Eh not to rain on the parade, but we've beat this to death. There are too many ways we can argue for this given the lack of empirical studies. There's the presence of dominant and recessive genes too, just because type could be inherited does not mean your parents were the same type/letter etc. For once I want to see some well researched study, and I'm not just talking about a collection of data involving families and types. Has anyone actually researched into the science of MBTI? Maybe different genes/chemicals combine to make different letters/functions etc.? There's a reason this always gets brought up but we never get anywhere.

    Big 5 is taken far more seriously than MBTI academically in general. So, when searching for studies it's usually much easier to find quality Big 5 studies than to find quality MBTI studies.

    Still, as far as a personality-related question, the heritability of personality factors has been researched far more than most. There are lots of relatively consistent Big 5 studies (more on that in a moment). The the one MBTI study I found indicates in its abstract:

    Twins’ scores on the continuous scales were subjected to behavior genetic model-fitting procedures. Extraversion-Introversion and Thinking-Feeling yielded heritabilities of about .60, consisting largely of nonadditive genetic variance. Sensing-Intuition and Judgment-Perception yielded heritabilities of about .40, consisting largely of additive genetic variance.
    I can only see that abstract for that study (the rest is hidden behind a pay wall), so I can't read the full study. It's interesting that this study found non-additive genetic variance (which means the effectives dominant/recessive traits and other cases where one gene affects another) for E/I and T/F. The E/I being non-additive fits well with Big 5 studies (which have generally found that E/I is non-additive). Studies seem to disagree a bit on the additiveness of other Big 5 traits. I wish I could find more than just a single MBTI study, since it would be nice to have confirmation across a larger pool and with different methodologies.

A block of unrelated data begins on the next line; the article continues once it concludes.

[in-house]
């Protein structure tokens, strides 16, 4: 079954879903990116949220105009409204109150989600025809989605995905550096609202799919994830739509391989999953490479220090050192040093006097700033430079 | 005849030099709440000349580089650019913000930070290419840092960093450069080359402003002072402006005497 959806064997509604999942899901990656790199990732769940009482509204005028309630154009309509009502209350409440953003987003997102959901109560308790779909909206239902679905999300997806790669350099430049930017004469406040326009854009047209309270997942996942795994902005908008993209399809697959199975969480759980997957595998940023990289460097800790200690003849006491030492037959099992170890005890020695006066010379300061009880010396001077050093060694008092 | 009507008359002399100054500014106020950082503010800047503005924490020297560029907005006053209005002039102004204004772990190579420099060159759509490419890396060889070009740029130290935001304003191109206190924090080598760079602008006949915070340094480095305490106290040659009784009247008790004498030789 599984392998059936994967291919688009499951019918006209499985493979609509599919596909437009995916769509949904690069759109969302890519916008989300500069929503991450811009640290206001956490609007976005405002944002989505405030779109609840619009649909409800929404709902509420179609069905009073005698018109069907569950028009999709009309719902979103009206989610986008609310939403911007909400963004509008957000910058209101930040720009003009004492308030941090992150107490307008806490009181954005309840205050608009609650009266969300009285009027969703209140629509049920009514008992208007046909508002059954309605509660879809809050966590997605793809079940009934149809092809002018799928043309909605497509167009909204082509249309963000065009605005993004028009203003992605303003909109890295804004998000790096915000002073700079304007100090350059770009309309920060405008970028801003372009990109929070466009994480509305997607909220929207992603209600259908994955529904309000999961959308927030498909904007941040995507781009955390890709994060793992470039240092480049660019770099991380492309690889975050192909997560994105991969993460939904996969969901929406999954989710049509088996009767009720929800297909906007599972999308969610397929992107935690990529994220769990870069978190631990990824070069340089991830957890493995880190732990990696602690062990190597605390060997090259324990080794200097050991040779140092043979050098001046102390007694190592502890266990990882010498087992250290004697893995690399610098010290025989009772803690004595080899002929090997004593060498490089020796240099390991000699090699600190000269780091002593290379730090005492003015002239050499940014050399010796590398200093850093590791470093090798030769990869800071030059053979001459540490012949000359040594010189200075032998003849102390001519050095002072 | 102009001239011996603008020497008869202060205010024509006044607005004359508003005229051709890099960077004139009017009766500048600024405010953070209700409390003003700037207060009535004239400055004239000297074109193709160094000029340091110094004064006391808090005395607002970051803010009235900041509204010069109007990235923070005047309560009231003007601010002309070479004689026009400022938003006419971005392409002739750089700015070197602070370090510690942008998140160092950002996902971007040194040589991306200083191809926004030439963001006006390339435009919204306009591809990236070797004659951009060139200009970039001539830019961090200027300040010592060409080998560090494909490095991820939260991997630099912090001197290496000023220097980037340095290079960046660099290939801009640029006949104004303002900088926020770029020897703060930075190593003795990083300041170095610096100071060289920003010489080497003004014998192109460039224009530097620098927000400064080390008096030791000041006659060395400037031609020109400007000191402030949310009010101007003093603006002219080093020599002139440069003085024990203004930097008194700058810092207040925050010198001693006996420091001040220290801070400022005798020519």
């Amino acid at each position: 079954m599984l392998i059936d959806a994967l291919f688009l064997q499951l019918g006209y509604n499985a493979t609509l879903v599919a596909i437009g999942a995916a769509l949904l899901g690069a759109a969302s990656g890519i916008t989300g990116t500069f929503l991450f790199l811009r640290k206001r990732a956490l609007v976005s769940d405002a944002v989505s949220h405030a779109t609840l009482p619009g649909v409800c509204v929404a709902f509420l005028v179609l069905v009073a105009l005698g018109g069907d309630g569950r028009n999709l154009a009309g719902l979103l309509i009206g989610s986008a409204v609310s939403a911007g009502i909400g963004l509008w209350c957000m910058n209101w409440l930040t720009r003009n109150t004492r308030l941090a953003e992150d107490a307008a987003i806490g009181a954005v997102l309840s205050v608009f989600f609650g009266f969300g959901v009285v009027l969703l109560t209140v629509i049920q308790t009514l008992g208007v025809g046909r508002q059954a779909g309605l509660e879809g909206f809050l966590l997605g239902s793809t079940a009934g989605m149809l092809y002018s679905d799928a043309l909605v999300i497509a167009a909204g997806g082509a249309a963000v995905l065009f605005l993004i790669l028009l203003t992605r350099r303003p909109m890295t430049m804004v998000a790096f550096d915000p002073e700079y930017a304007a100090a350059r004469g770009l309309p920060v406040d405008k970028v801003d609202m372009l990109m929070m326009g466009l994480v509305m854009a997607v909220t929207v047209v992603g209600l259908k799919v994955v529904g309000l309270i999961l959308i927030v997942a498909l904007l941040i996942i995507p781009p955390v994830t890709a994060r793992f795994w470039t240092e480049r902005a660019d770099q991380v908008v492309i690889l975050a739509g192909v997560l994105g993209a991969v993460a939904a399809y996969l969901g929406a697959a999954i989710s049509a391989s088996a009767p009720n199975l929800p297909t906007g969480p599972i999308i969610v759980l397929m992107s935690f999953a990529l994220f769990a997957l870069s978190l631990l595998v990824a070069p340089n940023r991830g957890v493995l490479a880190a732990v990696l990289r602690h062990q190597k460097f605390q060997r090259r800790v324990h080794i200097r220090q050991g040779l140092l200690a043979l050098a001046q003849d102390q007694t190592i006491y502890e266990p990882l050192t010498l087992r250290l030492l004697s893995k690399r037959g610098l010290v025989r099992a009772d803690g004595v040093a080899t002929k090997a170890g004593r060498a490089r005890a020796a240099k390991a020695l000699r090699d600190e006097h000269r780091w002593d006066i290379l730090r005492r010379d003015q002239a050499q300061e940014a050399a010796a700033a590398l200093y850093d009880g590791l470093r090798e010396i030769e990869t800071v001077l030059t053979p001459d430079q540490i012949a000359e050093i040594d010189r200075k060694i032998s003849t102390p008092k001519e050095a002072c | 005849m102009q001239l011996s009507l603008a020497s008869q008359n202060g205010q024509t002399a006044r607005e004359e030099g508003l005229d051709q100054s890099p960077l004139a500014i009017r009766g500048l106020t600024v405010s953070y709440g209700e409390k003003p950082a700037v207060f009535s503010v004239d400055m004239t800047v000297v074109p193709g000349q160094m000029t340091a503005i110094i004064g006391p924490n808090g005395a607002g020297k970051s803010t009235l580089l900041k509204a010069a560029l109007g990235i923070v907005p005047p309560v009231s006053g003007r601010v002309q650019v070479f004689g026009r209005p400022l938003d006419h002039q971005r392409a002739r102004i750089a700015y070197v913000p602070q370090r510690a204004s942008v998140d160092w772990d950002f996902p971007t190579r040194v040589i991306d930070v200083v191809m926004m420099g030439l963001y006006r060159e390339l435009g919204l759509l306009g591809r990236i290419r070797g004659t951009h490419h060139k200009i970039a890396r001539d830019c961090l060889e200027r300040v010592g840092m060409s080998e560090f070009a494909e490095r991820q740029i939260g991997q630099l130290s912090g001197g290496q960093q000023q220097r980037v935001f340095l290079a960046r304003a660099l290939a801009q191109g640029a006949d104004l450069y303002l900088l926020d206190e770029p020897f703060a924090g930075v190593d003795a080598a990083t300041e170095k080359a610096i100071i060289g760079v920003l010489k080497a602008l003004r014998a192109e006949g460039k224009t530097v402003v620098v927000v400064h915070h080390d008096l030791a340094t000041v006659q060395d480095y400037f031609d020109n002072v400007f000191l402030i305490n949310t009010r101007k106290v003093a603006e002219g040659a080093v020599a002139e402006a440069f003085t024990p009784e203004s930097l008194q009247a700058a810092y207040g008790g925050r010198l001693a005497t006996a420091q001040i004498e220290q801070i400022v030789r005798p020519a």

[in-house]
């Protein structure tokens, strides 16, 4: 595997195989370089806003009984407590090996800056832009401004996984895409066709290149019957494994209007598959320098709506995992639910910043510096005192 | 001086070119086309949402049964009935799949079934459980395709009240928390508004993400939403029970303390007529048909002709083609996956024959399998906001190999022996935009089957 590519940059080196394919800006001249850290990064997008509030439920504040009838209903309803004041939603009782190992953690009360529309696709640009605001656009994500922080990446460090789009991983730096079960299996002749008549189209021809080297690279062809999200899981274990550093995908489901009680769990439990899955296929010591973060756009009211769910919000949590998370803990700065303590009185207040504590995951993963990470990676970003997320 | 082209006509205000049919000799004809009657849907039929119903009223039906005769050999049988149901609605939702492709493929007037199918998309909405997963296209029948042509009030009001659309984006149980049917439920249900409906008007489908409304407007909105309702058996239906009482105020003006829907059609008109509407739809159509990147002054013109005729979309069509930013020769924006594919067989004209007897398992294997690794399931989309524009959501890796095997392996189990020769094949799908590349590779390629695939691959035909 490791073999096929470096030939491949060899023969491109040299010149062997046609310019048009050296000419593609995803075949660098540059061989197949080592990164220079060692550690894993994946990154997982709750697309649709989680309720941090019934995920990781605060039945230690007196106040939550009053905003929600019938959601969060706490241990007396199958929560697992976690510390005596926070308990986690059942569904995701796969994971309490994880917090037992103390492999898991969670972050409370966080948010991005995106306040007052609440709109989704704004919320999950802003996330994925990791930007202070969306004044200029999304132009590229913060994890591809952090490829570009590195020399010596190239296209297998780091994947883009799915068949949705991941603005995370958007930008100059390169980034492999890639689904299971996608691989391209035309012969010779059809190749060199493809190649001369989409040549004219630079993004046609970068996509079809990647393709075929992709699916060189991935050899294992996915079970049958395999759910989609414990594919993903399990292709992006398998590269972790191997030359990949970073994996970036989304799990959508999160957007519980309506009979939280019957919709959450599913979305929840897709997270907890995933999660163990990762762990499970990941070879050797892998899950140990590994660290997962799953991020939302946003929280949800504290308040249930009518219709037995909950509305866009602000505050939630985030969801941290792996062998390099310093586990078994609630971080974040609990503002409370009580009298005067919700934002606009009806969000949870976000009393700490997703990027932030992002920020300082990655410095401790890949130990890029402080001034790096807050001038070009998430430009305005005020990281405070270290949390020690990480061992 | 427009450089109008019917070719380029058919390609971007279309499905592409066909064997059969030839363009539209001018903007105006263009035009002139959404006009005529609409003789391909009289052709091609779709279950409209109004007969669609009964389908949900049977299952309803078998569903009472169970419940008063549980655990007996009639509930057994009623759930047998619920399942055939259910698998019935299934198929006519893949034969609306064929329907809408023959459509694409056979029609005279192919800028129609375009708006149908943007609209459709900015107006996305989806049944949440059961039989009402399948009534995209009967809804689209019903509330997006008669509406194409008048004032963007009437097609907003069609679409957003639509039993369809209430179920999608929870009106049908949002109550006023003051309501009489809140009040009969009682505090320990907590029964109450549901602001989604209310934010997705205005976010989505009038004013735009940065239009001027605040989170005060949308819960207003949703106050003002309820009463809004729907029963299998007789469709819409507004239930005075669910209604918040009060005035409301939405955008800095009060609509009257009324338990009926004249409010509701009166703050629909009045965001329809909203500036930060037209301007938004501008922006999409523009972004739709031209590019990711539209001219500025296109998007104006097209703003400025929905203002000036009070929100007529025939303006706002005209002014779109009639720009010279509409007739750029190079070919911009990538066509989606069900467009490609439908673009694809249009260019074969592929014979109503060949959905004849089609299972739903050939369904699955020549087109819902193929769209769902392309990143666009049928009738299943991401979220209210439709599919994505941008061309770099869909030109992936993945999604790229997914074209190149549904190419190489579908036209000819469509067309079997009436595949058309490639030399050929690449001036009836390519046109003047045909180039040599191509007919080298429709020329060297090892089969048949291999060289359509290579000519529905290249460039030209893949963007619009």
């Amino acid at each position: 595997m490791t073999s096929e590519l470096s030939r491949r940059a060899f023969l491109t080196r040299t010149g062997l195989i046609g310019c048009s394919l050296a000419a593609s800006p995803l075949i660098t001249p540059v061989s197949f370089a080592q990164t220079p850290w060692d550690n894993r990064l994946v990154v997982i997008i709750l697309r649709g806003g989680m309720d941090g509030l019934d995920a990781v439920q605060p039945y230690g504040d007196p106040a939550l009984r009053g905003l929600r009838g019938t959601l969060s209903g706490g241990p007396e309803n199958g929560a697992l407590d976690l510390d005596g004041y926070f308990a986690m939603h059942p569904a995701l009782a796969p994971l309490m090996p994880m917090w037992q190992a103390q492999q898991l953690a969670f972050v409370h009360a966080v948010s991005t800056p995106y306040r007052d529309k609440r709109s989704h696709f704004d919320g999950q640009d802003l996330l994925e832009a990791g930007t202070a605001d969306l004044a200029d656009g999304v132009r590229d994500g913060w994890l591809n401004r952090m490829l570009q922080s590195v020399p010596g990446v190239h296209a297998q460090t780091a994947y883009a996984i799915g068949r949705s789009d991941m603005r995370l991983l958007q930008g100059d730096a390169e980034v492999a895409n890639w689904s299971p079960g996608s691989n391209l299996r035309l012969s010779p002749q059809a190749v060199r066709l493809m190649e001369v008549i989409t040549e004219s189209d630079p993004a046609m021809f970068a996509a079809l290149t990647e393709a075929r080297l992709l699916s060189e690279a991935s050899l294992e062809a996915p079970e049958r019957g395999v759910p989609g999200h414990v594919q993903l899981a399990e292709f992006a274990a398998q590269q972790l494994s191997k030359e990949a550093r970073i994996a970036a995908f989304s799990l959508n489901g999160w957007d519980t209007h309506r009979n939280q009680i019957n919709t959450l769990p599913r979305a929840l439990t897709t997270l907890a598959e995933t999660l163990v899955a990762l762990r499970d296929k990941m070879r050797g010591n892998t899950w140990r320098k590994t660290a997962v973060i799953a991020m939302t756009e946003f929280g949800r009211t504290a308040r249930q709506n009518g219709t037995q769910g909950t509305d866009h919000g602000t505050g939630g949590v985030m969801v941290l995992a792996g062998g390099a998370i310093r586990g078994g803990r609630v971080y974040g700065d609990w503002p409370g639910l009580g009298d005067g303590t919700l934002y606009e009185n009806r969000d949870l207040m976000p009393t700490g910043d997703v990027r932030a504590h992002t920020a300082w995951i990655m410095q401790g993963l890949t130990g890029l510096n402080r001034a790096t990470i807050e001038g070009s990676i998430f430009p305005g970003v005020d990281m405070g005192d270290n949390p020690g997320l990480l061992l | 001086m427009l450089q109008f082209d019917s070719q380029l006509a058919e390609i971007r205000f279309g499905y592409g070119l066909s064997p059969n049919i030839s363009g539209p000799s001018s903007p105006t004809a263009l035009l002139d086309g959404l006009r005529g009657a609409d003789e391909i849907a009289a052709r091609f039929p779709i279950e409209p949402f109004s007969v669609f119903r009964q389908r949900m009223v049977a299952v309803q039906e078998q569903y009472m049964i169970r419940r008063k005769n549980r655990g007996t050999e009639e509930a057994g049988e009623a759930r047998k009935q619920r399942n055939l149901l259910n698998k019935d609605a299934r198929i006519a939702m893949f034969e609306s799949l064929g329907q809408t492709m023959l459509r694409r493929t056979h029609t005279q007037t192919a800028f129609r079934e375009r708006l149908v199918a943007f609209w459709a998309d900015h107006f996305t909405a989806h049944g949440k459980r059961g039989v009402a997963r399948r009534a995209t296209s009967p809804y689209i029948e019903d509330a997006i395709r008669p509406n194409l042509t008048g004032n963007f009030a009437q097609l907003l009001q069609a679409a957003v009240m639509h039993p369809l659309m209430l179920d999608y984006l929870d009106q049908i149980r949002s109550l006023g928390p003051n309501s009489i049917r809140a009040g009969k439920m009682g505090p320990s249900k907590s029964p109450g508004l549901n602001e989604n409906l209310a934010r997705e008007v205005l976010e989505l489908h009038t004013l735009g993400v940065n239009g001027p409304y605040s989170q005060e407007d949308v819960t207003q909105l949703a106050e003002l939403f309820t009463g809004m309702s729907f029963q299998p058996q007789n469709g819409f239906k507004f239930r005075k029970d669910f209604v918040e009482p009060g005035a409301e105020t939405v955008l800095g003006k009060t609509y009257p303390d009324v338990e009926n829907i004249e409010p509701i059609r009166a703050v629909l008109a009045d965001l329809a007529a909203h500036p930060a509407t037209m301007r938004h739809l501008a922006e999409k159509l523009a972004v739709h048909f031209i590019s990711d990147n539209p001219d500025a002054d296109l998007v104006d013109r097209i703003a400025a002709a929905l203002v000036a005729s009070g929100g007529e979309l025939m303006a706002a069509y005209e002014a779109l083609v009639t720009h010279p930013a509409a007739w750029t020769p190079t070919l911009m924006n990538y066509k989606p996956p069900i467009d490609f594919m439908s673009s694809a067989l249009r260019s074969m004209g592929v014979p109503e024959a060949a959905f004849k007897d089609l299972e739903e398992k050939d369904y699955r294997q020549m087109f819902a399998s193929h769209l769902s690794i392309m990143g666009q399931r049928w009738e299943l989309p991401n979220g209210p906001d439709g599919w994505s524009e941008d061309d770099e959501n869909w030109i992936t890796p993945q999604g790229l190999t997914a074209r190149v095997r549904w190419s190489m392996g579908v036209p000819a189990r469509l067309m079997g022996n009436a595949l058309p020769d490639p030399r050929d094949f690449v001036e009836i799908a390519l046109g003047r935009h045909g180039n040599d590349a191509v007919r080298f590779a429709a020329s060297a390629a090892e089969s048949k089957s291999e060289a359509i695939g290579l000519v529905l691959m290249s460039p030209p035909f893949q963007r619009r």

Also, if one reads some of the Big 5 studies, there are some interesting tidbits scattered about. For example from one Big 5 study:

    Our results suggest that genetic and environmental effects are not uniform across all facets of a dimension. For example, our data suggest that not all facets of Conscientiousness are influenced to the same degree by genetic factors. Individual differences in Order, Self-Discipline, and Deliberation appear to be largely determined by environmental influences. The implication is that some of the broad dimensions may not be etiologically homogeneous. The results of even more detailed analyses, such as the item level analyses of Heath et al. (1989) of the EPQ, may be fruitful and reveal additional information about the genetic structure of personality. If this tentative general finding is replicated on a larger sample, it may provide a different perspective on the structure of personality and help resolve some of the controversies surrounding the number of broad dimensions required to conceptualize personality (e.g., Zuckerman, 1992; Zuckerman, Kuhl- man, & Camac, 1988).
    so, that kind of thing suggests that aspects of J/P might be very directly related to upbringing (or other aspects of environment), even thought on the whole it might be genetically influenced.

    So, the 40% to 60% genetic rule of thumb may not fall consistently across all the sub-scales of each trait, even though it's been fairly consistently born out over all.. Looks like the answer to the question of the heritability of personality traits (or type) is complicated, and it's unlikely to to become crystal clear any time soon.